Victims of the “the overwhelming might of the state”

This is a quote from Rishi Sunak, who is profiled in ‘Tatler’, which although I feel sure absolutely all our readers subscribe to, I will offer the link nonetheless.

When your Chancellor is in ‘Tatler’ you have to realise that he has arrived – even if none of the rest of us has. (The article is actually a bizarrely interesting read)… And when he has arrived, surely the big state must be getting more popular as he has pointed out its power – this is certainly contrary to the narrative that was spun before – where the state was completely adrift and simply subject to the ‘invisible hand’ of market forces.

I rather fear he’s actually fine with the power – but he certainly doesn’t want any defined responsibility.

Thus we have to ‘pay back’ this money he himself has created.

Jonathan Cook suggested:

Trump proved popular because a lot of the problems he identified were true, even if he raised them in bad faith himself and had no intention of doing anything meaningful to fix them.

Perhaps the UN and IMF suggestion of an increase in public investment banks is a good sign, though of course France, Germany and Italy have long had them. Even Britain had one – if since, naturally, sold off by the Tories. Never mind, in an example of a continued, coherent and clear-sighted policy, there is the possibility it appears, of them starting another one.

The journalist, Ian Dunt, thinks our current government [has] “no principles, there’s no politics here, there’s no ideas…it’s just a bunch of people who want more power.”

It does seem to me that this load of charlatans know government produces money and seem determined to keep it for themselves – that’s why they suggest we will have to pay it back.

The power of the state seems actually to have been given most recently to importers of Chinese PPE rather than UK manufacturers – so precisely avoiding a ‘Make Britain Great Again’ policy

There is a rather mild article in the LRB – and also as far in the past as from October from Peter Geoghegan who is investigations editor at OpenDemocracy. (His latest book is Democracy for Sale: Dark Money and Dirty Politics). He quotes:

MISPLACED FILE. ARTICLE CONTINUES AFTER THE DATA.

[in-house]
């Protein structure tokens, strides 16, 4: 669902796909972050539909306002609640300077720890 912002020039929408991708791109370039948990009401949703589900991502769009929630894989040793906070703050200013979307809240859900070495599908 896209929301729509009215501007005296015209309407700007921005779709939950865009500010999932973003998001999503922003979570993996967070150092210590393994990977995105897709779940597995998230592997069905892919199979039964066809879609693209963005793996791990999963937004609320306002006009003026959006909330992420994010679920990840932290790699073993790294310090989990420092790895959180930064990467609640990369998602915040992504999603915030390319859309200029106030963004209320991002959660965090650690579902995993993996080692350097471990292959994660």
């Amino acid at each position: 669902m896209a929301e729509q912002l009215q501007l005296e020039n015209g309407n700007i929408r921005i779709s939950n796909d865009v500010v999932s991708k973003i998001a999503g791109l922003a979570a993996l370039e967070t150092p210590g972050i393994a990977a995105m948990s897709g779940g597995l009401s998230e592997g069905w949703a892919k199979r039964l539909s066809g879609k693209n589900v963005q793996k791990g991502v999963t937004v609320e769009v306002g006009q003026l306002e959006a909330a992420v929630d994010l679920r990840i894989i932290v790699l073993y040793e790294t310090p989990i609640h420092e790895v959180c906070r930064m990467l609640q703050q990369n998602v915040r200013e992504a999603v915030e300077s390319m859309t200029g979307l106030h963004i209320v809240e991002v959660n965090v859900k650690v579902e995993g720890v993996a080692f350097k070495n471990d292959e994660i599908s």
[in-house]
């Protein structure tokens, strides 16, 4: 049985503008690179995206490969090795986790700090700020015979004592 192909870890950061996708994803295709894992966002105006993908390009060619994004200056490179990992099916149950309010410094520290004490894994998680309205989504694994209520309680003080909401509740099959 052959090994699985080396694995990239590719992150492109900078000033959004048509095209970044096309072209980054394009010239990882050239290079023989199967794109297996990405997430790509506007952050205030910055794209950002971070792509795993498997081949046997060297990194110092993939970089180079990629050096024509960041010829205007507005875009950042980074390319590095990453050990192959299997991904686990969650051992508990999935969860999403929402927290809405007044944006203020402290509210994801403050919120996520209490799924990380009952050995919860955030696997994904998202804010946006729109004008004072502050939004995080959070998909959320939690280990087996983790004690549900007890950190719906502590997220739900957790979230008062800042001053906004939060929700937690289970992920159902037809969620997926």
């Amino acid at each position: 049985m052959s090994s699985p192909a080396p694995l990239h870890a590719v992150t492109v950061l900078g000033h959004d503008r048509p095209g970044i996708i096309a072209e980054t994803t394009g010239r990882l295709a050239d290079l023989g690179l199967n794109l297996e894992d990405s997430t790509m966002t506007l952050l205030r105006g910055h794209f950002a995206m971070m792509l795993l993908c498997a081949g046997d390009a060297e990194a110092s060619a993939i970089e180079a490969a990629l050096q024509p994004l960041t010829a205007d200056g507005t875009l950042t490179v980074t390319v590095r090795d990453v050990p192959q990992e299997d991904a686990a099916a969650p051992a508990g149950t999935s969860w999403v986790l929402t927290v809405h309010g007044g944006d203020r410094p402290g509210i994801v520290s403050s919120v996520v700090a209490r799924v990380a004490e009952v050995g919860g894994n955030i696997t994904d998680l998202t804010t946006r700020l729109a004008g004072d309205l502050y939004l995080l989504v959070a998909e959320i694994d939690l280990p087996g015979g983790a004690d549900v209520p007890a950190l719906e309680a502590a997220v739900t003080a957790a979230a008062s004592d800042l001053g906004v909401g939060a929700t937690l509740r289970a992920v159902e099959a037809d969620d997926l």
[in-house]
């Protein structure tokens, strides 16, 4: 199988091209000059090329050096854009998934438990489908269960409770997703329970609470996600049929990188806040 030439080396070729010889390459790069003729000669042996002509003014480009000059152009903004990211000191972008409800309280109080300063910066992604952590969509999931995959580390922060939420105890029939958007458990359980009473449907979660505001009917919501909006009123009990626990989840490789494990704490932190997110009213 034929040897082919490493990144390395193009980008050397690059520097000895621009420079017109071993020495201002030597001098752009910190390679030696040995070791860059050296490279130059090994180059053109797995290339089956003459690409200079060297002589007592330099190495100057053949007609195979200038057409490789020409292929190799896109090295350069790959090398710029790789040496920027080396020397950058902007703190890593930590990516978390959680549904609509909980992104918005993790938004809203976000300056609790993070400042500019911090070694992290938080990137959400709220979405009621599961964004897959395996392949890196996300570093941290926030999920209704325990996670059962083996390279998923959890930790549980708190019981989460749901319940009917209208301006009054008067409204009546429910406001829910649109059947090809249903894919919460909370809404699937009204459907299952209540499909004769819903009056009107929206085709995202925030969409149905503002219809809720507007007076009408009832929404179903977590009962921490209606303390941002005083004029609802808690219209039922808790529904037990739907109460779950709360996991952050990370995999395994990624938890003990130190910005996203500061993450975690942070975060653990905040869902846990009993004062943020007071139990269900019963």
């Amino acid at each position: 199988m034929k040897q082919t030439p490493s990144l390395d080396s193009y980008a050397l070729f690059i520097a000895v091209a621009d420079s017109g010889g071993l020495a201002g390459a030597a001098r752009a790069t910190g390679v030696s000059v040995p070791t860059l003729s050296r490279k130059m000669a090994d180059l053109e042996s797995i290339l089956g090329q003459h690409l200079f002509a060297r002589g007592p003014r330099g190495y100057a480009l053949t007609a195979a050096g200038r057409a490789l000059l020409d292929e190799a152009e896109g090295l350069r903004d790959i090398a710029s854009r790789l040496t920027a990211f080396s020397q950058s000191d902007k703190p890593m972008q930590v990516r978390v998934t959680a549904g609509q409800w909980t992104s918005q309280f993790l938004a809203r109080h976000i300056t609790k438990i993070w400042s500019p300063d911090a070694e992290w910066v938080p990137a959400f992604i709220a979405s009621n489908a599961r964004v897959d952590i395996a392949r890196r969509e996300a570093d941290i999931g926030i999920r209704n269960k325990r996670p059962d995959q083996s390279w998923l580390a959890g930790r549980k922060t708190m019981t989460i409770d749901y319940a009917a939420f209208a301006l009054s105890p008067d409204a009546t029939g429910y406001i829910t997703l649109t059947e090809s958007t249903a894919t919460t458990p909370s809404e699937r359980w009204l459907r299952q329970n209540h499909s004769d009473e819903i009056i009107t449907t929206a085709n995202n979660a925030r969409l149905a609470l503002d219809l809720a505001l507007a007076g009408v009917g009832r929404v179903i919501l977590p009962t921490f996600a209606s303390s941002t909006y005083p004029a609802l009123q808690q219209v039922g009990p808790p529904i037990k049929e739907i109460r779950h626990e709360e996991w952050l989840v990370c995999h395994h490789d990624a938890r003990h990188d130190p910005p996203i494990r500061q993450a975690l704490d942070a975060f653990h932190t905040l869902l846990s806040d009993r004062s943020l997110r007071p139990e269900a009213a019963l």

They are so corrupt,’ a backbench Conservative MP said to me recently of his own party. ‘Which I almost wouldn’t mind if they weren’t so crap at it.’

And concludes saying :

‘Our problem is not really about individual politicians, nor even political parties. The problem is our political system and culture.’ The author? Nick Timothy [Policy Advisor to Theresa May] CBE.

So the state has power , and power also – even- to create banks. That’s some progress. But that is a money creation power which cabinet and non cabinet members are fighting over.

Yet none of them have sufficient empathy to ‘afford’ a decent social security system without a five week initial delay – even when they all seem to know the money they create is at will.

It is as Ian Dunt says, unfortunately, simply a power game.

That, it seems to me is one reason why we have people elected who are devoid of proper thought.

Even more unfortunately we ourselves are mostly the unwilling victims of this power game…


  1. Gerry Toner -

    Westminster is full of the credulous or as your colleague Ian Dunt refers to them, ‘people…devoid of proper thought’. The system has always been for the perpetuation of elites and as Richard Murphy usefully calls it the promotion of the ‘Cowardly State’. We seem to be at a crescendo of lunacy. Unfortunately Richard is in thrall to a concept of the state that does not exist, the neutral nice state. Nevertheless unless we, the ‘passively willing’, throw off these shackles of subservience, we cannot exercise our hidden mandate for a ‘decent life’. The population is not full of speech makers and thinkers and so believes that one day the Westminster ‘ship of fools’ will deliver. The state must represent the many and inform the few they need to pay up or shut up. Can we achieve that in a measured and managed way or must it be by blood?

    1. Peter May -

      Let’s hope not the last – but it is looking increasingly difficult to see a way through.
      Certainly I feel the opposition is not critical enough….

  2. Jim Osborne -

    There may well e blood but the instigators of the bloodshed will not be the people when they rise up, it will be instigated by the vested interests who the current state and government serves. Contrary to popular myth the October Revolution in Russia in 1917 was not a bloody revolution – it was achieved without a shot being fired – the bloodshed started when the imperialist powers in western Europe launched the Civil War and supported the “Whites” in a campaign to crush the revolution. Just as they did in the Middle East around the same time western European imperialism f**ked up the history of the rest of the 20th century.

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